E&M Author and editor Maria Taskinen reflects on Finland’s last month’s election result and its impact on the country’s ambitious climate targets.
As a supporter of ambitious climate governance, the last four years of policymaking in Finland have been promising to look at.
With Sanna Marin’s left-leaning so-called “punamulta” government in office (formed by the party’s ex-chair Antti Rinne), consisting of Social Democrats, the Centre Party, the Green League, the Left Alliance, and the Swedish People’s Party, the country’s climate agenda has been in relatively good hands when it comes to self-initiated and motivated action. At least the will and ambition have seemed pretty high with the government program itself starting with the word “climate change.”
And yes, in fact, Marin’s government has shown some high-flying engagement in creating new climate measures. The government’s policy program legally adhered to making Finland carbon neutral by 2035, which as a courageous goal, also gained positive attention internationally and was followed by several other countries announcing their targets.
To follow through with its program, the government provided a diligent plan to cut emissions and directed substantial financial contributions to advance green transitioning. It also created the “Finnish Climate Fund” to accelerate the reduction of industry emissions. Industry electricity tax was dropped to the EU minimum, and citizens were incentivised to purchase electric cars and cut down on oil heating. It was all looking promising.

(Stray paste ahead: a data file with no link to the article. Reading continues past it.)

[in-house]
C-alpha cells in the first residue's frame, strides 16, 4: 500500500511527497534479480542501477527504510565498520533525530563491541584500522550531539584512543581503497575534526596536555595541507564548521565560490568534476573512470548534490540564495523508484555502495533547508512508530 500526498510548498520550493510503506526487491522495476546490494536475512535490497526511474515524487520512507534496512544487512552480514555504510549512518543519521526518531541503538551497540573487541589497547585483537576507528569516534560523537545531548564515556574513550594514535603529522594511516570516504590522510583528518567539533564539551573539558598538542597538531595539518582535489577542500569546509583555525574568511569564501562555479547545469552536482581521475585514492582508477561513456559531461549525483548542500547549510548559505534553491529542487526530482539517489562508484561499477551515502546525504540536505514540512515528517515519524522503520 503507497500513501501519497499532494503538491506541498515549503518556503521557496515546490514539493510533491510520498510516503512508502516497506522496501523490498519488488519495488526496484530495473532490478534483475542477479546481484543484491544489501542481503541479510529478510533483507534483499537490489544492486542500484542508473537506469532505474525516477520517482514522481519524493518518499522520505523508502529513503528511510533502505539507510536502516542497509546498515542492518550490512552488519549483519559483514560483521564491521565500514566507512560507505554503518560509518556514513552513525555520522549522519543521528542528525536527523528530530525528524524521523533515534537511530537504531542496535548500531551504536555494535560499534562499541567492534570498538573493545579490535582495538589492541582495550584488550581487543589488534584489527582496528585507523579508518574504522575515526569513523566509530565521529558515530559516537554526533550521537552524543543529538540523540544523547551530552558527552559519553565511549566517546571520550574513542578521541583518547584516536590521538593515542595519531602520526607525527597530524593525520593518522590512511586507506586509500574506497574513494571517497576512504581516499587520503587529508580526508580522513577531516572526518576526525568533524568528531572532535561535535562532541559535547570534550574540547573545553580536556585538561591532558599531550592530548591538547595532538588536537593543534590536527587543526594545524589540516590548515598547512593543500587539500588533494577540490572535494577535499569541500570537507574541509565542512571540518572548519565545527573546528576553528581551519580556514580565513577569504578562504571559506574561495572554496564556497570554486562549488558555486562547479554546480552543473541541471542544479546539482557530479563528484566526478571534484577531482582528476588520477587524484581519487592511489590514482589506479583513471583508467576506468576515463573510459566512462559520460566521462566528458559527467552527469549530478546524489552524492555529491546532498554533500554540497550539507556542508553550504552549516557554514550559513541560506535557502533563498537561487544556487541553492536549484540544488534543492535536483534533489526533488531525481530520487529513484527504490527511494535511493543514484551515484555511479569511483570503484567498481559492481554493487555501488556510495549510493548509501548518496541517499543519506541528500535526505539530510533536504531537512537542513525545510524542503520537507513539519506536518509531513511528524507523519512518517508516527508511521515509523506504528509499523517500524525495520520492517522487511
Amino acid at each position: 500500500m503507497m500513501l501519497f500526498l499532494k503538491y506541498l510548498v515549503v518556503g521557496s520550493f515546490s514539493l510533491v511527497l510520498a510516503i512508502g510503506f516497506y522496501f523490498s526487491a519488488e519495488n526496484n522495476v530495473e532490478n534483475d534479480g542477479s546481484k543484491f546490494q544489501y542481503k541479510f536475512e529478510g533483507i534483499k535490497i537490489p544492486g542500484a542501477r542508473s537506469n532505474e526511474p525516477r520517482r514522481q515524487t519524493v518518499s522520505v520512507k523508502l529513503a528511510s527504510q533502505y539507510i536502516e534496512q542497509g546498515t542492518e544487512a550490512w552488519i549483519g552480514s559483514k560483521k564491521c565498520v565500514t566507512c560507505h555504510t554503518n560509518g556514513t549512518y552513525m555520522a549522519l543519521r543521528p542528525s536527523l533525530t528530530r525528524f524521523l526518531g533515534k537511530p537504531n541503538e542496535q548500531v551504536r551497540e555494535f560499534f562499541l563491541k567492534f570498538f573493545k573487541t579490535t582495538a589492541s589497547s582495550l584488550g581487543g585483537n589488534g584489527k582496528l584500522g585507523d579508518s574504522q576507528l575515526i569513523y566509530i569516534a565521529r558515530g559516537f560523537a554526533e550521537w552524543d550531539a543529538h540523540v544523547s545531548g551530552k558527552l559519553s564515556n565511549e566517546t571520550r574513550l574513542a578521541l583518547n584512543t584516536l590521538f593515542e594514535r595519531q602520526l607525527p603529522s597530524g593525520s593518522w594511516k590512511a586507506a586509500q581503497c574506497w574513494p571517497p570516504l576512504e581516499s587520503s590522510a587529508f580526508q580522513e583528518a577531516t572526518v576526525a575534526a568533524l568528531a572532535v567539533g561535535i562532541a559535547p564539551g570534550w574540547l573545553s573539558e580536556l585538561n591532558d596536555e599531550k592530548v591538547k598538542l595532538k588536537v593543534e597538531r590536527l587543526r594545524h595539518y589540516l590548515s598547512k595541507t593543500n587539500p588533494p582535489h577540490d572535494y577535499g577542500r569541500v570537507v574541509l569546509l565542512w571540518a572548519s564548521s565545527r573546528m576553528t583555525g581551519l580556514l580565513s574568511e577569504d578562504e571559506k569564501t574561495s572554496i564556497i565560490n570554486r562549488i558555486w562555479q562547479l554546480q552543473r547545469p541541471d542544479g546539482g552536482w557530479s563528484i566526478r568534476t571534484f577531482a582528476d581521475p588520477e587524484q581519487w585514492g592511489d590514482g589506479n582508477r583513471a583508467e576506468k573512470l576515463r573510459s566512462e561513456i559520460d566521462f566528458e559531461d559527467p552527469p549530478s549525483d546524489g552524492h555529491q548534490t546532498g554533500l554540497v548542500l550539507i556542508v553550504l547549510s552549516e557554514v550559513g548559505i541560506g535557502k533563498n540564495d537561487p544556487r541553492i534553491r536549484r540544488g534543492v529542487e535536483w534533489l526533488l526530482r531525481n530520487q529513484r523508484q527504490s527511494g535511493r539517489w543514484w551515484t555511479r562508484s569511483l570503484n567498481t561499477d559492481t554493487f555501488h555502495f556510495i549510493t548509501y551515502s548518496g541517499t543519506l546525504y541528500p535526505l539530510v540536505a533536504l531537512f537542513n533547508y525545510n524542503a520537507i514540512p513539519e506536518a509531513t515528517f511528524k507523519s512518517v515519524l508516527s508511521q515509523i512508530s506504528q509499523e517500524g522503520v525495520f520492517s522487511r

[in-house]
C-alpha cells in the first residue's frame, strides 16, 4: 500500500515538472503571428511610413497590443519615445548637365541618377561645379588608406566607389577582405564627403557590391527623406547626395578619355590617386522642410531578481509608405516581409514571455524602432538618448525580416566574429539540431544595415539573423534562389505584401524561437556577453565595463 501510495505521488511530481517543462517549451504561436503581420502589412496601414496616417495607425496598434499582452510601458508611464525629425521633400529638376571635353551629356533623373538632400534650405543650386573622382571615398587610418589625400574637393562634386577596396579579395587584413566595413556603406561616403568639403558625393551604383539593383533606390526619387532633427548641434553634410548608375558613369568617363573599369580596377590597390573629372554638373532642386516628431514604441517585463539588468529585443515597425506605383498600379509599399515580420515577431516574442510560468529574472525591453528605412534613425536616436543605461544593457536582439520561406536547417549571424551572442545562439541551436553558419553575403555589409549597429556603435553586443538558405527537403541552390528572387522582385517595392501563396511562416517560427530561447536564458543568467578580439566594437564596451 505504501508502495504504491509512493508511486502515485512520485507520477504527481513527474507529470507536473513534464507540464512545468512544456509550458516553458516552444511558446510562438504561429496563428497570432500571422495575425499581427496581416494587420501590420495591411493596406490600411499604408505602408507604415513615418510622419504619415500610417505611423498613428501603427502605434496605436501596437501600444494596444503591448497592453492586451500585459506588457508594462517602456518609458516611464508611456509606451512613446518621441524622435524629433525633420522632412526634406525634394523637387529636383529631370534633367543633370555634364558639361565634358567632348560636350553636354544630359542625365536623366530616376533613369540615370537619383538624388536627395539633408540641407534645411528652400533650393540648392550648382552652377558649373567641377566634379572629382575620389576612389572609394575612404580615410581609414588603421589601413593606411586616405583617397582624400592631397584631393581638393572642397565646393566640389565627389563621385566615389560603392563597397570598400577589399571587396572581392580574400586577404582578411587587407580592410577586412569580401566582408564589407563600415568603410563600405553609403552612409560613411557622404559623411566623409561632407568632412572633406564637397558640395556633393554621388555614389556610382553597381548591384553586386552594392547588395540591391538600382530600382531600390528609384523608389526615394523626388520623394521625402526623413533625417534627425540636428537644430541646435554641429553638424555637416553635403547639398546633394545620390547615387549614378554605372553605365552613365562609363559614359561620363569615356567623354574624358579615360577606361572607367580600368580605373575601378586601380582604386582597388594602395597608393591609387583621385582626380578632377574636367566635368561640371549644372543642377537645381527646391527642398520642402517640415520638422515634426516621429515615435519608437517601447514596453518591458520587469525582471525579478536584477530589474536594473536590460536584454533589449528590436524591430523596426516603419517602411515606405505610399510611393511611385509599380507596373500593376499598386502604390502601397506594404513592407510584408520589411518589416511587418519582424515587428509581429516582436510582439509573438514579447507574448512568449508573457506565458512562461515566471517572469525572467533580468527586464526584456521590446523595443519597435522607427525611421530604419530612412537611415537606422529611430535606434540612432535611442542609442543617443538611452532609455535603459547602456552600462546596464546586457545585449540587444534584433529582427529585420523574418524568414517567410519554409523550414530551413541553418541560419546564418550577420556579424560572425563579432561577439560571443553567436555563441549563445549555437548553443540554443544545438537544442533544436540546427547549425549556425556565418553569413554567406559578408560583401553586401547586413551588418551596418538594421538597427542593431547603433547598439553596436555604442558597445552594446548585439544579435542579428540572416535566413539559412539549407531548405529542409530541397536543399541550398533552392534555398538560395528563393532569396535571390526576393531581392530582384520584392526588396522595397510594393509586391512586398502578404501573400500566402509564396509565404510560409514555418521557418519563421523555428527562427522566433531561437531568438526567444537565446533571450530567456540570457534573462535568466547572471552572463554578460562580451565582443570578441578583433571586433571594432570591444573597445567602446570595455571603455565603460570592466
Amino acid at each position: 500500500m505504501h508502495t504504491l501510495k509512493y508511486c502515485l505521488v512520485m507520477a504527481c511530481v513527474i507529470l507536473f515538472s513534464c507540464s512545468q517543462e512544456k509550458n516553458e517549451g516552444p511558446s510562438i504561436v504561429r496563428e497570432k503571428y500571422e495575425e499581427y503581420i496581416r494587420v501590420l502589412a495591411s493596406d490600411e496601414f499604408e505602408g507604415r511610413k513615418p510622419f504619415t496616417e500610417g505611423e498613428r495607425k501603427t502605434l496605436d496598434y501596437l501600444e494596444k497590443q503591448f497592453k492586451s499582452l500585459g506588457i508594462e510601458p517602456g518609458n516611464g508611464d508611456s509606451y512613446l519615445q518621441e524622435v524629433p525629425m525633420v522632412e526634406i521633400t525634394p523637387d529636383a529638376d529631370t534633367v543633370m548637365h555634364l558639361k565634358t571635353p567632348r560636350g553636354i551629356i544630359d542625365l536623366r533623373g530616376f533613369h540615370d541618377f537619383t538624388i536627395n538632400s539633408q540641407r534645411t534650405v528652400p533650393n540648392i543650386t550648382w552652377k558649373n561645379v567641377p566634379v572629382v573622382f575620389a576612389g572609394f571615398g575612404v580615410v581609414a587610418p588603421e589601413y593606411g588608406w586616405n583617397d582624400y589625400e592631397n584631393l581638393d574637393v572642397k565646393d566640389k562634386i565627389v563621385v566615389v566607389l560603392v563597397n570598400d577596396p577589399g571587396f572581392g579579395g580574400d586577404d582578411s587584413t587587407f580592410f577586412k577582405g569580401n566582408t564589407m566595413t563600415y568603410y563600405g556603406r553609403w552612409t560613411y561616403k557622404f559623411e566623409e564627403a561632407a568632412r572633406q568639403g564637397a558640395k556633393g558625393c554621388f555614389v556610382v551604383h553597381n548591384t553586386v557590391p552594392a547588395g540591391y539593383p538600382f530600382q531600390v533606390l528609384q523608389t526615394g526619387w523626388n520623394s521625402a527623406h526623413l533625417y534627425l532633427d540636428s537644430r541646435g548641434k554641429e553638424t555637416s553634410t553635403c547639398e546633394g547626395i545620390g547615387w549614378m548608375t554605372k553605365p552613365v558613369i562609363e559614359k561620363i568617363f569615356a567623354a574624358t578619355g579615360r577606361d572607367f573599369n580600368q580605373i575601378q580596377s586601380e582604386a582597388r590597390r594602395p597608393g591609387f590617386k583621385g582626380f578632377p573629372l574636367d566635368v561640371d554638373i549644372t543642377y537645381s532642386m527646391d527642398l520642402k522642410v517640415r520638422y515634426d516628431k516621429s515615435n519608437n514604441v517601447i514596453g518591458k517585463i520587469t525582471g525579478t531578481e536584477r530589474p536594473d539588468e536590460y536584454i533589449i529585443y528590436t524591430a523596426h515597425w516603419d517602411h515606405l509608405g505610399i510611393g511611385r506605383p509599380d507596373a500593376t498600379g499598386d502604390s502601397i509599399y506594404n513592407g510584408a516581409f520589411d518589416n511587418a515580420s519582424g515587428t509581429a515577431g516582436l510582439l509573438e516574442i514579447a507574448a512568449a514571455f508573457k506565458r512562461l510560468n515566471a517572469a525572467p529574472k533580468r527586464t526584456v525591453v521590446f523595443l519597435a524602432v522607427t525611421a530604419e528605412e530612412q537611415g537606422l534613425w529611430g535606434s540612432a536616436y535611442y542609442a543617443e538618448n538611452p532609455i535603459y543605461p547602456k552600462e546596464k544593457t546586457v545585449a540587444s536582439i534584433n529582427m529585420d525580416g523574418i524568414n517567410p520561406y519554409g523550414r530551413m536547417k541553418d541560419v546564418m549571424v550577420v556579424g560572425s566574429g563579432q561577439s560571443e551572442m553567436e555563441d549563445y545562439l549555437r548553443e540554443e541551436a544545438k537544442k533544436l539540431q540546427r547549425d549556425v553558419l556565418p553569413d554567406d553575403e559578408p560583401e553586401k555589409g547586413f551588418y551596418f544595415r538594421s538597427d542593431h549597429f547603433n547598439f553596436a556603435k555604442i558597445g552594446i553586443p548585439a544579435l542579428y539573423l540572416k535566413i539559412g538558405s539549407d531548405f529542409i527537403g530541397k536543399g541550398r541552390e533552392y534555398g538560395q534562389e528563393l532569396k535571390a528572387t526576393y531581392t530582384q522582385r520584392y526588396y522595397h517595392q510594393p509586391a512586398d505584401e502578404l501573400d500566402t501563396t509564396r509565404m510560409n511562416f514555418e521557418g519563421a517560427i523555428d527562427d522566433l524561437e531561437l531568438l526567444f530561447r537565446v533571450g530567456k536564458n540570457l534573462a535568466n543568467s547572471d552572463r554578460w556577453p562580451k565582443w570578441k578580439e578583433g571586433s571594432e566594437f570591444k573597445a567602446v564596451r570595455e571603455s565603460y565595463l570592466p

However, when you look at the terminology of carbon neutrality there are few things to point out. As a term it refers to the “balance between emitting carbon and absorbing carbon from the atmosphere in carbon sinks”. More specifically, the act of removing carbon oxide from the atmosphere and storing it is called carbon sequestration. Thus, technically aiming for carbon neutrality does not mean reaching zero greenhouse gas (GHG) emissions. Rather, it means getting as close to zero greenhouse gas emissions with the remaining emissions counterbalanced by carbon sequestration.
And this is where (as many Finns following the national news for the past months maybe know) the previous government has had some serious trouble. Namely, the increase in logging in recent years due to the boom in demand for Finnish pulp and slowing of tree growth, have led to substantial collapse of Finland’s forest carbon sinks. And while strengthening carbon sinks and climate action in the land use were mentioned as part of the government’s climate policy planning system, the government drastically failed to comply with them due to the disagreements between the Centre Party and the Green League.